Hollaback! Bahamas Note: We don’t believe that women will never be equal. We believe in equality, and we believe in the possibility that The Bahamas could be an amazing place for both men and women, equally. The fight for equality continues, and we are recognize our power as Bahamian women, activists, advocates, and residents to educate the general public. We recognize the need for more voices and more action, and we are hitting the pavement to ensure the gender equality referendum happens, and the people are prepared to vote based on facts rather than misinformation.
We know, all too well, the way it feels to be a victim of street harassment, and it certainly does not make us feel equal to the perpetrators. We stand with Liann, we have her back, and demand equality.
We’ve been spending so much time at College of The Bahamas that people are starting to wonder if we are students. It’s exciting to be able to connect with college students, student leaders, faculty, and staff on issues of national importance. It is our plan to work with COB long-term, and make positive changes to the campus community. For now, our focus is on sexual harassment on campus, bystander intervention, and the educational campaign on the Constitutional Amendment Bills.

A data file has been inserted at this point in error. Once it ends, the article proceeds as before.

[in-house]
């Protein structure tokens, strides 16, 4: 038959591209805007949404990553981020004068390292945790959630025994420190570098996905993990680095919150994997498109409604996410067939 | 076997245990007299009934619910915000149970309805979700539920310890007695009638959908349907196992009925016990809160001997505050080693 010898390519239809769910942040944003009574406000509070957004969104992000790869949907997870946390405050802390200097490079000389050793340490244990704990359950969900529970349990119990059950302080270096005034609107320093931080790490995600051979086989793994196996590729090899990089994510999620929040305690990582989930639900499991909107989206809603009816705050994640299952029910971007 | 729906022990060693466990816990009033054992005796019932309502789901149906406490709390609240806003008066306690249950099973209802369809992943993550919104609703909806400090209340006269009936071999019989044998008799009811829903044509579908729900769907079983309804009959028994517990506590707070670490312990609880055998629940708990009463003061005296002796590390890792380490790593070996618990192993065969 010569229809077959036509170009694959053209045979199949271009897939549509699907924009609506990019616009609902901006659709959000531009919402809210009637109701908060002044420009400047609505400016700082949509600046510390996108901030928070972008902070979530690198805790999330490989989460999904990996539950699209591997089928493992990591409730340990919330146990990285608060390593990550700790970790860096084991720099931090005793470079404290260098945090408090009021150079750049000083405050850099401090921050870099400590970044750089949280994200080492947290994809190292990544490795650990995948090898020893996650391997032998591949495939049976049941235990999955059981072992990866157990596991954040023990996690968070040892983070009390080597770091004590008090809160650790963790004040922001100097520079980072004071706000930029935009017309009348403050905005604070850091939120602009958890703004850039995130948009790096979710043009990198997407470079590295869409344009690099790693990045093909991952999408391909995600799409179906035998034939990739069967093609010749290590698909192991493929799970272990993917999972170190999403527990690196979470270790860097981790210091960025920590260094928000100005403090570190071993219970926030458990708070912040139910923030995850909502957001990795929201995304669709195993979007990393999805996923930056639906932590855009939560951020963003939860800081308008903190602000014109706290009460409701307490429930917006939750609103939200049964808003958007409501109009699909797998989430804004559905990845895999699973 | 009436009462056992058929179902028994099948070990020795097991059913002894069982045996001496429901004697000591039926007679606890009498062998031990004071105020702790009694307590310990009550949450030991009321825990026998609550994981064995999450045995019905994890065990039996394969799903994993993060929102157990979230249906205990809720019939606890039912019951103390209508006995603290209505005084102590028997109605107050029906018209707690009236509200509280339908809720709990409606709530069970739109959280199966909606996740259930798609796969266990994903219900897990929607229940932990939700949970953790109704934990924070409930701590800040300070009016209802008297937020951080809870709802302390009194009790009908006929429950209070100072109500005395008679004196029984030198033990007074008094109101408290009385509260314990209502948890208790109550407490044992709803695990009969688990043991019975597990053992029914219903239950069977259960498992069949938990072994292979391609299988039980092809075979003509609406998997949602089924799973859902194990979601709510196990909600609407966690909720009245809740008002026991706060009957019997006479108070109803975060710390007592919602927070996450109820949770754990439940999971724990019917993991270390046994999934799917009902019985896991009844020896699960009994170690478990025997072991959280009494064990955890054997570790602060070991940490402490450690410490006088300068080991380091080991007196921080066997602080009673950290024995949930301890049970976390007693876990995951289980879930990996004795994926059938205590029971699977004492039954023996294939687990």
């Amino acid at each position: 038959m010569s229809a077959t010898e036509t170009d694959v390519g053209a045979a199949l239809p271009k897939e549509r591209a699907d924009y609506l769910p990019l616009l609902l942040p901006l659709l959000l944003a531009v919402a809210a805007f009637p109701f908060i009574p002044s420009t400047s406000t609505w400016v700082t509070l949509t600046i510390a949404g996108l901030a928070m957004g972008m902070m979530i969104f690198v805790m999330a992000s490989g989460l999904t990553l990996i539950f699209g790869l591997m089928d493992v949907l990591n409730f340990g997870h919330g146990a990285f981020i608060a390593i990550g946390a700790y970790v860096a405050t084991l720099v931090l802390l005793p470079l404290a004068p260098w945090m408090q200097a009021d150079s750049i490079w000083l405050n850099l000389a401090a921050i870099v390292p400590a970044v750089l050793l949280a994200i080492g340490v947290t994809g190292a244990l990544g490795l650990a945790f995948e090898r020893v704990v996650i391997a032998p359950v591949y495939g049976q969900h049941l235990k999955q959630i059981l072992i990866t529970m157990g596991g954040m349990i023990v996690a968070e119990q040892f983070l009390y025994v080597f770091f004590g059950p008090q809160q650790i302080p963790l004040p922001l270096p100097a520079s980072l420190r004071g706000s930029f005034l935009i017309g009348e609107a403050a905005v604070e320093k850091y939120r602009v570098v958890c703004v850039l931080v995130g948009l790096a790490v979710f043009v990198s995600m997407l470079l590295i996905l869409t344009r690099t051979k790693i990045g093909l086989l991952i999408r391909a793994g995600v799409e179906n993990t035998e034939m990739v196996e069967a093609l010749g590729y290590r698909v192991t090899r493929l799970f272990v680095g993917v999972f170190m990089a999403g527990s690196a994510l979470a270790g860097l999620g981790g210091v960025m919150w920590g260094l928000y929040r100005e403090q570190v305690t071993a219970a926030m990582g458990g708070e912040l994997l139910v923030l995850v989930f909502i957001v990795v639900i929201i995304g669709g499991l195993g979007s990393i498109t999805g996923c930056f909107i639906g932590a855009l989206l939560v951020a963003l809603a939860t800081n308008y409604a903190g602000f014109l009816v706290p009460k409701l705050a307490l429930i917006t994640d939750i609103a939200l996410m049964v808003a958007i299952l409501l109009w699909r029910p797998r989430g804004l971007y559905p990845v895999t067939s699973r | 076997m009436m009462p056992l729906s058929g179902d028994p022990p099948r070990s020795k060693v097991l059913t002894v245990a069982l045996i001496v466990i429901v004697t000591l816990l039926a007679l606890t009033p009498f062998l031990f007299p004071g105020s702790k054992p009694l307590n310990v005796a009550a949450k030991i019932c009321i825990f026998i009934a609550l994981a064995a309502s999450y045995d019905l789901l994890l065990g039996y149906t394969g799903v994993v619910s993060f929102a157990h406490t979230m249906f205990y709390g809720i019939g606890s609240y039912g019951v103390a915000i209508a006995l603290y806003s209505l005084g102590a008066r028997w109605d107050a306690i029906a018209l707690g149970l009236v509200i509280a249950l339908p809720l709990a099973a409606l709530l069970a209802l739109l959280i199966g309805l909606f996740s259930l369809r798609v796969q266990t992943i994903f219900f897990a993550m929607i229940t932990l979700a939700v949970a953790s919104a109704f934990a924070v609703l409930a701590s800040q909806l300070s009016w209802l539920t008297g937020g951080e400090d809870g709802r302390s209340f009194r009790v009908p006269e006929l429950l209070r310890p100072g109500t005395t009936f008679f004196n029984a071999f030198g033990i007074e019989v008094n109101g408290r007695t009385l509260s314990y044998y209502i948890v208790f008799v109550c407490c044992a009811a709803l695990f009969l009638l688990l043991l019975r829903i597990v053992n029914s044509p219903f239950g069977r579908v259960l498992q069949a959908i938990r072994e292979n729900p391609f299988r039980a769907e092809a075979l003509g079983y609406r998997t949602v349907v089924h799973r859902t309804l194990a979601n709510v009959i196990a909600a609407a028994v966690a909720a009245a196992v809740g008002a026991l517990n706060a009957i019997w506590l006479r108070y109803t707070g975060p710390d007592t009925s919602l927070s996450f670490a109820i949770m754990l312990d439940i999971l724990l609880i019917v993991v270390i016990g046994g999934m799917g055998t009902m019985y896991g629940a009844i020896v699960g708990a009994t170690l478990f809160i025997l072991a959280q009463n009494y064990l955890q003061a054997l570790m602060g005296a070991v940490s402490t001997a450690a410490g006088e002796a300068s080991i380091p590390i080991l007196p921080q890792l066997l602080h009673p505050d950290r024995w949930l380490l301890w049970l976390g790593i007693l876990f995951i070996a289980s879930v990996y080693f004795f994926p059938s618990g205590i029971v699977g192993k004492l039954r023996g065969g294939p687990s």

Though the referendum has been postponed to an unknown date in 2015, we are continuing with our effort to educate the general public, especially youth, about the proposed amendments. Today we met with the College of The Bahamas Union of Students and delivered a presentation on the four bills. The student leaders were attentive, engaged, and posed great questions.